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Sketch of Third battery of Maryland Artillery.

by Captain William L. Ritter.

Paper no. 4.

Thursday evening July 16th, 1863, the Confederate works at Jackson, Mississippi, were abandoned, Lieutenant Ritter's section being the last to leave them. Next day, the 17th, Brandon was reached, and on the 20th Morton. Here the section was paid off, after considerable insistance, not having received any money for a number of months. On the 24th of August the battery was attached to Preston's battalion of reserve artillery, and on the 5th of September, ordered to Demopolis, Alabama, for repairs.

In new uniforms, well dressed, well drilled, and well equipped, on the 12th of October the battery took part in a review had for General Johnston, and was chosen to fire a salute of eleven guns in his honor; [114] as also one afterwards on the 15th, in honor of the arrival of President Davis.

At this place an effort was made to consolidate Moore's and Ritter's sections, but it failed, as the sequel will show. Lieutenant Ritter had now been on detached service for some time, and being anxious to return to his old command, on the 2d August, 1863, he wrote to Brigadier-General A. W. Reynolds, and also to Major-General Carter L. Stevenson, asking their influence to that end. He made an application likewise to General Joseph E. Johnston, sending it through the regular channel. He heard from none of these except the one sent to General Stevenson. That officer approved of the application, and sent it to General Hardee's headquarters in Mississippi, who referred it to General Johnston. General Johnston's Adjutant, thinking the section had accompanied General Walker's division to Chickamauga, sent the application to General Walker for further action. But this not being the case, General Walker endorsed on the paper that the section was not with his division, having been left at Morton, Miss., and sent to General Bragg. The application was returned to General Stevenson, through General Longstreet's headquarters. General Stevenson sent it by Lieutenant Stillwell of Corput's battery, to General Johnston's headquarters at Meridian, Miss. The General's Adjutant referred him to General Hardee, who told him he had nothing to do with the section; but at the same time instructed Colonel Wickliffe, by telegraph, not to let the section leave Demopolis, as a battery had already been taken from his department, and he did not intend any other should leave. This information was received from Colonel Wickliffe, who also told the Lieutenant that it was General Hardee's determination to consolidate the two sections, and promote Lieutenant Ritter to Captain.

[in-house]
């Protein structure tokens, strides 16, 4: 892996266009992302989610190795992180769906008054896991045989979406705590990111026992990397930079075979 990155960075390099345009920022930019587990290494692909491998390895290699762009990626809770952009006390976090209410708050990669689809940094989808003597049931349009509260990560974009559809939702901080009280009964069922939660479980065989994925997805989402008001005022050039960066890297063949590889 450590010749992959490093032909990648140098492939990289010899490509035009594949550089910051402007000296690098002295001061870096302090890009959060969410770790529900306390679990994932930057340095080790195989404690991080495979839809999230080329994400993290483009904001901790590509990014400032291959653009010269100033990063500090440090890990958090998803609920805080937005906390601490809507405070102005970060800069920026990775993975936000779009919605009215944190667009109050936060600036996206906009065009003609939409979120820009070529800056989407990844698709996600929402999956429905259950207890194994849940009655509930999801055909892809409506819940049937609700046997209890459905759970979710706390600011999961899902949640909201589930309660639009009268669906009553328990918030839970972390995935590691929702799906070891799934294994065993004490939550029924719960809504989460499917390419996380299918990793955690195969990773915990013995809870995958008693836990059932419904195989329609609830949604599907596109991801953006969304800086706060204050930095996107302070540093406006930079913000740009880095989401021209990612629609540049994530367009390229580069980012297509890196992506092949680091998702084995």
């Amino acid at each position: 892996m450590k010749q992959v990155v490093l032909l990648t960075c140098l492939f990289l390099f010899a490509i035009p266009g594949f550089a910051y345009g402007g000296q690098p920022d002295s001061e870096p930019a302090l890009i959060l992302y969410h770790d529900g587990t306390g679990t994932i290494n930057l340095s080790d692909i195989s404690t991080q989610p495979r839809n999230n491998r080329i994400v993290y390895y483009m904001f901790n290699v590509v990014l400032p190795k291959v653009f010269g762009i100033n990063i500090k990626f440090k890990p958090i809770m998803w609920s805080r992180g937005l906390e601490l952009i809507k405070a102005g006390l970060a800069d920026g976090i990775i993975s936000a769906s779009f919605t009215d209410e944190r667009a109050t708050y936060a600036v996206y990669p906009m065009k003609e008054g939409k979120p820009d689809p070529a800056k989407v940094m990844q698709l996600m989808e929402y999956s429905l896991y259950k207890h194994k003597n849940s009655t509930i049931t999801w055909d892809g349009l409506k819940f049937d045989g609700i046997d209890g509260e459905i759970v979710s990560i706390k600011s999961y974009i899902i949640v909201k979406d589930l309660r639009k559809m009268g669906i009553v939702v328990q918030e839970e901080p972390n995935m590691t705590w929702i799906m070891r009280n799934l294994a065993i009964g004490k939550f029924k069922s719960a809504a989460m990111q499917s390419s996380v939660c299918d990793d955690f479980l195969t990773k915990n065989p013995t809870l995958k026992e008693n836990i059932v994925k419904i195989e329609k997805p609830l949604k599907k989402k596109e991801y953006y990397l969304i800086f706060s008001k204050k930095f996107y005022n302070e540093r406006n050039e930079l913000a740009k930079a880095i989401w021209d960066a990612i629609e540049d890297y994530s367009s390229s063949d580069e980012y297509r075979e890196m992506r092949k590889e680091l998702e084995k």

On the return of Lieutenant Stillwell from Meridian, Miss., he met General Johnston in Demopolis, who expressed a desire to see the commander of the section that evening at Mrs. Whitfield's residence, where he was stopping. Ritter in company with Stillwell, went there and met the General at the gate, as he was leaving for Mississippi. Being introduced by Lieutenant Stillwell, Ritter stated his business. The General asked him a great many questions with regard to his section, how long it had been on detached service, where it had been, &c. He said that as soon as he returned to his office, he would order the section to its original command. On the 19th of October the order came, and the next morning Lieutenant [115] Ritter and his men proceeded to the depot, and took the cars for Selma, having turned over the guns and horses to the quartermas-ter. From Selma to Montgomery, and thence to Atlanta, Georgia, where they arrived on the 23d. The next day they rejoined the battery at Decatur, Ga., having been absent from the old command over six months.